Editor’s note: “Scarlet Pete” is a pseudonym for a China Daily photographer who covered the Sunday protest in Sha Tin.
Protesters prying bricks from the pavement use umbrellas to prevent reporters from covering their behavior. (SCARLET PETE / CHINA DAILY)
HONG KONG-Life as a press photographer is never easy. But never have I been so worried about my safety as on the day I covered the violent protest in Sha Tin on Sunday.
As I was snapping away in the melee when hundreds of masked protesters clashed with the police on the streets, bricks thrown by the rioters were flying all over the place. A brick landed just a few feet from where I stood.
In the heat of action, I didn’t feel scared. Only when I was thinking back of what happened that night, a cold sweat broke out. I realized that I was so close to getting hit by the brick on the head.
The demonstration that day started off on a peaceful note. It was almost like taking shots of a walk in the park. But about 5:00 pm, the demonstration turned ugly. Huge crowds of protesters, young and energetic, spilled out of the designated routes and swarmed into Yuen Wo Road outside New Town Plaza.
I also covered the “Occupy Central” movement in 2014. But things were different this time. The protesters were much better-prepared and organized for a fight with the police.
While one group was building the barricade, others were passing umbrellas, helmets, goggles and plastic wrappers to those on the front line. There was also a stockpile of weapons, including bricks pried from the sidewalks.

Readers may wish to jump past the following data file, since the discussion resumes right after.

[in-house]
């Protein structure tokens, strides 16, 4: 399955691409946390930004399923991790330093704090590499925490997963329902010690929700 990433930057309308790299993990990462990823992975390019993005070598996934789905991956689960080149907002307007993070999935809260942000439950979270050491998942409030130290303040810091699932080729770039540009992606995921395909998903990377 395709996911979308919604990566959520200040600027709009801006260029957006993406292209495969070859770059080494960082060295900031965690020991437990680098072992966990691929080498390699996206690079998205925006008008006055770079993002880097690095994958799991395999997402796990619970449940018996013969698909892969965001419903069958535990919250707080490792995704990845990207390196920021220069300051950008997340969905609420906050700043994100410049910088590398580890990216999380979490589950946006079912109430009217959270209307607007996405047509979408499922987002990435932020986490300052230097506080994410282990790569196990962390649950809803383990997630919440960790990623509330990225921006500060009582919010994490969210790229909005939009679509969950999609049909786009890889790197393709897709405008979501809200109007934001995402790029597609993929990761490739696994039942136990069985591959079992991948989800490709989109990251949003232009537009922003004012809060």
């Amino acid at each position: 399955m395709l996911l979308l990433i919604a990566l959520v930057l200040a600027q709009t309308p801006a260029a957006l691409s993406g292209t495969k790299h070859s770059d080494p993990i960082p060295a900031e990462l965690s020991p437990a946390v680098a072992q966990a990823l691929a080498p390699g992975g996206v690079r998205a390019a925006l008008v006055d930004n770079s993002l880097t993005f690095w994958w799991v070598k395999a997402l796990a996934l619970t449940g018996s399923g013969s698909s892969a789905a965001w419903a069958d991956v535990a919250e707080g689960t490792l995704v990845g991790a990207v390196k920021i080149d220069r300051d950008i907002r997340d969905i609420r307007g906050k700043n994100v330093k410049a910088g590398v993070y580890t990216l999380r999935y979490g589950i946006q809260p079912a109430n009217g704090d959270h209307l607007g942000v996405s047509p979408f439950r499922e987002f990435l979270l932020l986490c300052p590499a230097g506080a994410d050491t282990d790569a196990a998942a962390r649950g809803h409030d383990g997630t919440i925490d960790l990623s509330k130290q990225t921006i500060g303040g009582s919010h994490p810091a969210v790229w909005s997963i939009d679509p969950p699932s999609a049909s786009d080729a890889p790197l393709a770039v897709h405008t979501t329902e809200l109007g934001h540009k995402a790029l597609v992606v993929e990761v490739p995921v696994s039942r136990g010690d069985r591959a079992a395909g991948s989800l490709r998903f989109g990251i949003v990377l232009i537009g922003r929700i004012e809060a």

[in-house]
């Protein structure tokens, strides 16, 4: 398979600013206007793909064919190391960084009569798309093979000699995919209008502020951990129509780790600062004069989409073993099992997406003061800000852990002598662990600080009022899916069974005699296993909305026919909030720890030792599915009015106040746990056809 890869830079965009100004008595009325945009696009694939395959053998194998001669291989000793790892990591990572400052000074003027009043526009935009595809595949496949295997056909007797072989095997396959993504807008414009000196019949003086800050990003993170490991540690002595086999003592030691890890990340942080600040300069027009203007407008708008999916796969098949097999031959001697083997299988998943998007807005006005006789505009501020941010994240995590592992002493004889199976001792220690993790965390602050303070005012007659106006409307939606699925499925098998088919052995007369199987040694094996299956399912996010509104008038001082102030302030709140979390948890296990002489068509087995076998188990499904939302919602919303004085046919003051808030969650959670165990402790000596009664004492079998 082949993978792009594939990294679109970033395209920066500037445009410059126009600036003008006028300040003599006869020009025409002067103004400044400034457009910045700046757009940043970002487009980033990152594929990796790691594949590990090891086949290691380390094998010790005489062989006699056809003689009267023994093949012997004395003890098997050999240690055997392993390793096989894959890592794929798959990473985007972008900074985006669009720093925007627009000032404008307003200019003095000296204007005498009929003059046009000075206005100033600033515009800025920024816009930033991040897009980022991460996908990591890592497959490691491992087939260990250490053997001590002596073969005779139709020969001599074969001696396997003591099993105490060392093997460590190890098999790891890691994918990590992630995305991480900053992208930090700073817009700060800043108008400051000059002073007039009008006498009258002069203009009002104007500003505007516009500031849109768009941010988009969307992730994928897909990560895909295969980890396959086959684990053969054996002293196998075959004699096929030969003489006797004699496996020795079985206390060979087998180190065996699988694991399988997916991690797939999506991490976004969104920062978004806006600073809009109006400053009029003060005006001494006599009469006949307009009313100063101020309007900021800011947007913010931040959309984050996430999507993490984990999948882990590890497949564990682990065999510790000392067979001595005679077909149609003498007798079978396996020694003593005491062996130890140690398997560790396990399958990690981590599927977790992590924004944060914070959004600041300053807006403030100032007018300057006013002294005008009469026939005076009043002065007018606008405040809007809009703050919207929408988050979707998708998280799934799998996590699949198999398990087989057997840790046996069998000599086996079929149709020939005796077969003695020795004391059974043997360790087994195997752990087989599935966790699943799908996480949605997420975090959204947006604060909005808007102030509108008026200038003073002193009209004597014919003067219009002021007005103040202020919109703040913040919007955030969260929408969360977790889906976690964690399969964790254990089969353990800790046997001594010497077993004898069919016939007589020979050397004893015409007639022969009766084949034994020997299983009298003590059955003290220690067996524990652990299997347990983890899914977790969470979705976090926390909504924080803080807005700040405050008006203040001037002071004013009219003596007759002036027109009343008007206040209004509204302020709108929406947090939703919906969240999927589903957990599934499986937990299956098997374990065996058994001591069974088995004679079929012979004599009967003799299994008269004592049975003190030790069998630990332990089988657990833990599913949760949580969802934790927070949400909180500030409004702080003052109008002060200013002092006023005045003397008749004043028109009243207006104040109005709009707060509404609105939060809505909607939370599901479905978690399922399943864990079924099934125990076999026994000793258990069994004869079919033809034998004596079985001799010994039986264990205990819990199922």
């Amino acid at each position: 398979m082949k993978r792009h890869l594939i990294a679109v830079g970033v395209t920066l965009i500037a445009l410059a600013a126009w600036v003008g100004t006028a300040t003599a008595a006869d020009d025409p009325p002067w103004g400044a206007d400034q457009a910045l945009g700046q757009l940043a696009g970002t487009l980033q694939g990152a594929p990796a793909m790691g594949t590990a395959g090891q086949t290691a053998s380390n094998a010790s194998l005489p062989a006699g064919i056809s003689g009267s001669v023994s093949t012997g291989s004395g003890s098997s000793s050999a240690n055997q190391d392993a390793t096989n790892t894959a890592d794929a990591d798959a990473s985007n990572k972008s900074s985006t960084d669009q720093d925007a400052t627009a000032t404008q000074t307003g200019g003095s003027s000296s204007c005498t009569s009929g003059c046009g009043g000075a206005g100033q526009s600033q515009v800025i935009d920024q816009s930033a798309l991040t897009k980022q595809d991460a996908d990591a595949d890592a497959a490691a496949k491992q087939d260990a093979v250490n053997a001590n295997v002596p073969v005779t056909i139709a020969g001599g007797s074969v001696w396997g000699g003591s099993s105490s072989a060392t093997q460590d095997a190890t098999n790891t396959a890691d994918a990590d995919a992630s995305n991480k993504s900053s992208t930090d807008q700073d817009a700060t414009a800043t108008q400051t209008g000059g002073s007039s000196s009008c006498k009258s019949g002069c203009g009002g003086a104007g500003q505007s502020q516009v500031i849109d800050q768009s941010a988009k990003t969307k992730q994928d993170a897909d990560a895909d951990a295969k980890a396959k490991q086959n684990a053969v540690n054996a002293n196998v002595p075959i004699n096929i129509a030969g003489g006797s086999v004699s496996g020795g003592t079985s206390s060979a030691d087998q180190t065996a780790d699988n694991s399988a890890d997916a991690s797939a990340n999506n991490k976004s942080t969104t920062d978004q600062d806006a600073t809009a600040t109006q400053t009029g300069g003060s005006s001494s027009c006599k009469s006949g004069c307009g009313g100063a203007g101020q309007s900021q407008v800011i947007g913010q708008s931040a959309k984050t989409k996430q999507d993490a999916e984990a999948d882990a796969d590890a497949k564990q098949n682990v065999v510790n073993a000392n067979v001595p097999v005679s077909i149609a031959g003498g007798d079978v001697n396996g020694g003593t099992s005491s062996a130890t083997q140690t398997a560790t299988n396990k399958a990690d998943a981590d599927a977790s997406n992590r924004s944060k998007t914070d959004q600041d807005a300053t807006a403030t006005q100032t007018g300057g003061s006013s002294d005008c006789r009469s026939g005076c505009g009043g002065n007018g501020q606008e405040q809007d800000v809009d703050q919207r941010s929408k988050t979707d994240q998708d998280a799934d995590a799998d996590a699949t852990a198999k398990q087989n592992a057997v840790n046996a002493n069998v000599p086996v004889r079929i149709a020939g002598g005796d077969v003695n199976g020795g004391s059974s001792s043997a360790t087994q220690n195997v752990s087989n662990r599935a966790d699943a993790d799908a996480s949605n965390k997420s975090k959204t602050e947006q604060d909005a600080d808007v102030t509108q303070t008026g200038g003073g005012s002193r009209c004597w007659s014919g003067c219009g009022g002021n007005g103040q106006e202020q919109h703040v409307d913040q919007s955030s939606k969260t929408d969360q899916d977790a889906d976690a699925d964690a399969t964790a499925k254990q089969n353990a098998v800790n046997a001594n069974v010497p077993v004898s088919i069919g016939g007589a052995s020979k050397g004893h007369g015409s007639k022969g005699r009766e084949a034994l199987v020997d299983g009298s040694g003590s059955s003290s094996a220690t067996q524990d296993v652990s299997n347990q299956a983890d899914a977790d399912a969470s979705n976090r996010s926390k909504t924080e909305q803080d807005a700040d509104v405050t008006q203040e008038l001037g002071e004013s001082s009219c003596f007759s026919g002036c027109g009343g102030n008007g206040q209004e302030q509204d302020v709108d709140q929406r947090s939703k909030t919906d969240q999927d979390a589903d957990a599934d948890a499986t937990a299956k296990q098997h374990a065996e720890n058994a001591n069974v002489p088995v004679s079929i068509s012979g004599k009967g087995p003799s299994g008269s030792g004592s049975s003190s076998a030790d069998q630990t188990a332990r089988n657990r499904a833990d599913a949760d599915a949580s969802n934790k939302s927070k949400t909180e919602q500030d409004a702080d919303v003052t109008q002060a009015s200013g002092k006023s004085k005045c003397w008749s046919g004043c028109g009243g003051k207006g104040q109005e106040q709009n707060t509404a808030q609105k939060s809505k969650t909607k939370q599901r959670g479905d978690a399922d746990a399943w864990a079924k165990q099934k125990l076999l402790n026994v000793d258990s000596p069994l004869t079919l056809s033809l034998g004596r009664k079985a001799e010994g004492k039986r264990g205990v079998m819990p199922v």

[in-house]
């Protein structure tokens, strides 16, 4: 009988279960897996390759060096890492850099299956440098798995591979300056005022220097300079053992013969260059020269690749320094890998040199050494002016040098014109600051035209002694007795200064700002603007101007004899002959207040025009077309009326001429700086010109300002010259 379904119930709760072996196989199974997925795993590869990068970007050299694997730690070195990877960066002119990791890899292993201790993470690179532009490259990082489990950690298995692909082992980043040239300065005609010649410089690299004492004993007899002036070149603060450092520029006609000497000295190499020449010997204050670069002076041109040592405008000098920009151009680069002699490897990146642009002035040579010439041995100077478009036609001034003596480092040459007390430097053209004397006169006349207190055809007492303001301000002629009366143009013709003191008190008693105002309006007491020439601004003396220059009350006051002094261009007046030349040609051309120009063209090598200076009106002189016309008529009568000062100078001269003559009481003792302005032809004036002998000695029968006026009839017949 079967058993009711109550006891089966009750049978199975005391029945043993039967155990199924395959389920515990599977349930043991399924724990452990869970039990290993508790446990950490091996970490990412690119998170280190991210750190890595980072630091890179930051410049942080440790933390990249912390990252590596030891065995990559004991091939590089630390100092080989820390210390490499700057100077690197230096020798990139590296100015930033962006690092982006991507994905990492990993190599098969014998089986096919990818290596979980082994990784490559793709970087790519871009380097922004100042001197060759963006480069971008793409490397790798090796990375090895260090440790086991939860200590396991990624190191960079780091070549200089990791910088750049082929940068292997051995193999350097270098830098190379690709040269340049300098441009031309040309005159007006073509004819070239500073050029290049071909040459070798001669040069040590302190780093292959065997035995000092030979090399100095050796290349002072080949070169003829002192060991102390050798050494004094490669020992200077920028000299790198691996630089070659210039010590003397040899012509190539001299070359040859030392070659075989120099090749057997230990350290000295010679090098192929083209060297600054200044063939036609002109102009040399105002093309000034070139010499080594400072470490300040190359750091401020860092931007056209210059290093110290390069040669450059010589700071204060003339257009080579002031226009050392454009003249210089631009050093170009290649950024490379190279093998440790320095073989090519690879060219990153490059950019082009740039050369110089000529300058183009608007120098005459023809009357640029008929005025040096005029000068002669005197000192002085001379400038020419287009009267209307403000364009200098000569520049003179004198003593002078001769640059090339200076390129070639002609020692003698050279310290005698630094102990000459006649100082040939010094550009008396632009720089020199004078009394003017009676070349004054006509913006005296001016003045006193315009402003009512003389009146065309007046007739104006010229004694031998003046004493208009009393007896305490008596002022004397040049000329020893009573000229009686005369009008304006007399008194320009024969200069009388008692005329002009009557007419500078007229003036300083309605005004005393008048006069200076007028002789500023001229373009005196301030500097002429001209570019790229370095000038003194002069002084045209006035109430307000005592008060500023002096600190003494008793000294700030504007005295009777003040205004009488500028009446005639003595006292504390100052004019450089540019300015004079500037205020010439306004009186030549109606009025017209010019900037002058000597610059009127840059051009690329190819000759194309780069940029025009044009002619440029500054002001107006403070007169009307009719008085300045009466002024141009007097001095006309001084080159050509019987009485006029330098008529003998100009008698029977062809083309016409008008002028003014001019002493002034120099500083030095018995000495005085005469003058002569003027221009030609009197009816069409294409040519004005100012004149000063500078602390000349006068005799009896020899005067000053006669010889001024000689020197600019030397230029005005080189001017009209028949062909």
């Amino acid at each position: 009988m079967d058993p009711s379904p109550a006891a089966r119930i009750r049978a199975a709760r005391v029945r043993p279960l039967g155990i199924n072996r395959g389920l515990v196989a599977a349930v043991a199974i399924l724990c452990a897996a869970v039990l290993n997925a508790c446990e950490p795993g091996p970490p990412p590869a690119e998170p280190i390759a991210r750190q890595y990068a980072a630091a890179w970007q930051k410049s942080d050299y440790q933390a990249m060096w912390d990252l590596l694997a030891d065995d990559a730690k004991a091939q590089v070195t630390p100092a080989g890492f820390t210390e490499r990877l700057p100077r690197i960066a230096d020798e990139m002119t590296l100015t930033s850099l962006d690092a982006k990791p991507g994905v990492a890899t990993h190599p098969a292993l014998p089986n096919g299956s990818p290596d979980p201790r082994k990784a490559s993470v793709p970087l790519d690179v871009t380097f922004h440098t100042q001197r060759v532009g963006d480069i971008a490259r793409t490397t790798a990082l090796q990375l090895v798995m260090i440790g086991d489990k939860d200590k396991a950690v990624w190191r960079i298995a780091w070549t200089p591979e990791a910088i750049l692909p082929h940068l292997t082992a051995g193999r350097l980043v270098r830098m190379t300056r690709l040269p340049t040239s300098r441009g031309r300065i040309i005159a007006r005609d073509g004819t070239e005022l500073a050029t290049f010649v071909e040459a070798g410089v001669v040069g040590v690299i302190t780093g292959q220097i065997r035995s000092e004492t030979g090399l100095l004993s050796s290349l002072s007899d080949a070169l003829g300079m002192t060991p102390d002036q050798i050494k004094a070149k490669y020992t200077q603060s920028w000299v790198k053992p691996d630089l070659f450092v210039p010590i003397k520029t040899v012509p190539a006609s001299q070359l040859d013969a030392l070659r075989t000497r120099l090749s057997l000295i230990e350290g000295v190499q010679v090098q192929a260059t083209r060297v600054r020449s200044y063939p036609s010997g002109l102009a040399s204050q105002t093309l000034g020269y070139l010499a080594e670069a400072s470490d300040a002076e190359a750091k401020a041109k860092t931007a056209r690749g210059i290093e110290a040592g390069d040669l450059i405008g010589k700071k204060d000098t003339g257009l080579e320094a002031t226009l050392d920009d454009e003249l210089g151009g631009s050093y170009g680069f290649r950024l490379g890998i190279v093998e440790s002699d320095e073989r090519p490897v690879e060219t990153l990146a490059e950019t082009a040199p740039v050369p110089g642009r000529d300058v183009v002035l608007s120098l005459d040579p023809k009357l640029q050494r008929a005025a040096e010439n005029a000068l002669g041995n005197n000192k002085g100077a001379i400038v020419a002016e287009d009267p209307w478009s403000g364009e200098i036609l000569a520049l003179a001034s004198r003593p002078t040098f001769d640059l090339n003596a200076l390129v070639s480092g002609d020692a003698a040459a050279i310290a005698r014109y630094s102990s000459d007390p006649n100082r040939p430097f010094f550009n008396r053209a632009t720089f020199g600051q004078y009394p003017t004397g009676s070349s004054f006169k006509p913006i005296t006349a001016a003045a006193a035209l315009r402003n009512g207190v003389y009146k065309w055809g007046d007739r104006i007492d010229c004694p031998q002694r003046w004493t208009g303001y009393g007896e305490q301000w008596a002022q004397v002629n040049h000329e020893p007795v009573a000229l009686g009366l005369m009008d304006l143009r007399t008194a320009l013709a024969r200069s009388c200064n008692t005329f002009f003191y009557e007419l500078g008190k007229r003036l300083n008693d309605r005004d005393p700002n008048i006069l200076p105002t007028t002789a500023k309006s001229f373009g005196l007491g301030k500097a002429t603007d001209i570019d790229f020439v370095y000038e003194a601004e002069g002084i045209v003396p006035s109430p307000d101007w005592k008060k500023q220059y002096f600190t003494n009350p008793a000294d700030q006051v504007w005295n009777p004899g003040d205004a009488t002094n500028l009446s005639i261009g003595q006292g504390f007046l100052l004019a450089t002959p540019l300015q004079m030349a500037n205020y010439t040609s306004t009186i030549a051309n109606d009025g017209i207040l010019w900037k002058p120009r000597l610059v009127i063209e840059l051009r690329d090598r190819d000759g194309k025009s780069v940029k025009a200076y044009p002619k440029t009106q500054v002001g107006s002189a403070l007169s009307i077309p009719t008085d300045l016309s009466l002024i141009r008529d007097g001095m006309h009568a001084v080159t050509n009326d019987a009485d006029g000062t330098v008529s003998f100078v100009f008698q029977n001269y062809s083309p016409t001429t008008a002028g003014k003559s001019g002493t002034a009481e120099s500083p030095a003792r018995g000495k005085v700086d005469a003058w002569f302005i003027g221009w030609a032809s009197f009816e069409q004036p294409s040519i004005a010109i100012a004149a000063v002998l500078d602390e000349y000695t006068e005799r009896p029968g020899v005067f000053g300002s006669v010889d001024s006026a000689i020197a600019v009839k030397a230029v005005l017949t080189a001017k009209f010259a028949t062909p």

We were blocked from taking pictures of their preparation. Every time I tried to step forward and take a photo of what they were doing, the protesters would try to stop me, with the disclaimer: No photos.
But when the police tried to disperse them, the protesters immediately called on us to take pictures of “police brutality”.
As a reporter on duty, I always tell myself to stay neutral and record faithfully what’s unfolding before my eyes. But that did not seem to fly with these protesters, who appeared more inclined to manipulate the press and edit out goings-on that were not to their advantage.
Things took a turn for the worse when hundreds of protesters swarmed into New Town Plaza, a large shopping mall, where they threw water bottles from upper floors to make the floors slippery to inhibit the police officers who were trying to flush them out. Officers who slipped and fell were soon surrounded and attacked. One officer was seen kicked repeatedly on the head.
The next day, I turned on the TV and saw some politicians accuse officers of police brutality, which must have escaped my eyes should their claims be true. As a reporter trained to cover various events, I didn’t see anything that resembles excessive force on the police’s side. Instead, I felt threatened by the protesters.
I know, from day one, that journalism requires occasional covering of controversial and even dangerous events, and I am used to wrestling with fellow photographers for a better vantage point. But what I saw in Sha Tin on Sunday went beyond my expectation of what working as a journalist in Hong Kong, one of the world’s “safest cities”, entails.
Such protests are becoming a weekly routine. There is one planned for this Sunday. I truly hope journalists duly covering such events don’t have to dress like Ironman to keep themselves safe.
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